What does shampooing do?
Shampooing the hair removes all sorts of buildup from your hair and scalp that would otherwise prevent your hair from being nourished to good health. Buildup accumulates on the hair scalp and strands as a result of products that you put in it, dust particles from the environment and your own hair’s natural oil called sebum.
When there is buildup on your hair strands, it creates a barrier and makes it difficult for water or any other product to be absorbed into the hair to moisturize and nourish it. As a result, your hair strands are more prone to breakage.
The buildup also creates an uneven surface and reduces the amount of light that reflects off the strands. This makes your hair appear dull.
Buildup on your scalp can create a dark, warm and moist environment for harmful bacteria to multiply. Sebum, dust particles and products accumulate on your scalp and can dramatically change the structure of the hair that grows out of your hair follicle. That environment is suitable for bacterial infections to form.
You must cleanse your hair often to prevent harmful bacteria from building up on your scalp and becoming inflamed as well as prevent your strands becoming impenetrable.
What about the No-poo?
No-poo is where you only use a conditioner to “cleanse” your hair. Some women do this and avoid shampooing because it tends to dry out the hair a lot more. This would be fine if the only buildup you had on your hair was the natural accumulation of sebum or other natural oils.
Water can easily break these particles apart and allow the buildup to slide down and off your hair. The problem with no-pooing is the conditioning ingredients are not enough to remove the all the buildup from the insoluble chemicals you place in your hair.
To be on the safe side, it is healthier for you to shampoo your hair than to no-poo and if your hair appears dry after a shampoo application, it is a sign that your hair is clean. All you have to do is follow up with a conditioning and moisturizing routine to put back the moisture in your hair after cleansing.
When you shampoo ensure that you allow the suds from the shampoo to sit on your hair for a few minutes to grab hold and break apart the stubborn buildup that is on your hair.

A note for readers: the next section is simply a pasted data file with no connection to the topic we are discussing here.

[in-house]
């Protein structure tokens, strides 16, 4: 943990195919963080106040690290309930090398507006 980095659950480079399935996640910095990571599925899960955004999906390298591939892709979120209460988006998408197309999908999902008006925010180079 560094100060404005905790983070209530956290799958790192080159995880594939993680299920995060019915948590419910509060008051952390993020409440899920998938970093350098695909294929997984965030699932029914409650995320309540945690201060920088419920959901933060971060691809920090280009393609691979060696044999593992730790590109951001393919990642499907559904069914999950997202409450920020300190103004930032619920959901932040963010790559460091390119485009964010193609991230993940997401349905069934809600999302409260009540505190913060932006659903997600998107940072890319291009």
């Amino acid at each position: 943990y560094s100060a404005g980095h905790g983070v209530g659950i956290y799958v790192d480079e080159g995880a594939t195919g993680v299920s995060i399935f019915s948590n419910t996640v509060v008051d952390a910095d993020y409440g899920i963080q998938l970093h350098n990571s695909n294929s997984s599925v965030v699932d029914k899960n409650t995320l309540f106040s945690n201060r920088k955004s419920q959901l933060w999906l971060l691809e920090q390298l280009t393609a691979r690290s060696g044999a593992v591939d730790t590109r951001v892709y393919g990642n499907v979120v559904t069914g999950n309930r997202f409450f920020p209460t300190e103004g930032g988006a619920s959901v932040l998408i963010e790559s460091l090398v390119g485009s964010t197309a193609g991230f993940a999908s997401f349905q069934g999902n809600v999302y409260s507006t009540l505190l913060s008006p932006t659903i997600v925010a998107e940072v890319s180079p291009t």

Another option to remove stubborn buildup on your hair is to use a clarifying shampoo. These are harsh and can be very drying so it is advised to use a clarifying shampoo only once every 2-3 months or once per month if you use a lot of products in your hair.
Whether you use baking soda, apple cider vinegar, shampoo or no-poo, it is necessary that you cleanse your hair every 7-10 days. This is very important because cleansing your hair is ideal to maintaining healthy hair.
Some naturals skip the shampoo process all together and only condition the hair in what they call a no-poo. So the question at hand is should you cleanse your hair with shampoo or should you just no-poo?
Once you have hair, you will have buildup. As long as the buildup is not from sebum or other natural oils, you will need to shampoo your hair to keep it clean.
It is not safe to no-poo every time. Insoluble chemicals from the ingredients in your hair products will slowly accumulate. This can cause an even thicker barrier preventing your hair from being properly nourished.
So the next time you think to cleanse your hair grab a bottle of your favourite moisturizing shampoo.
What about you?
How do you usually cleanse your hair?
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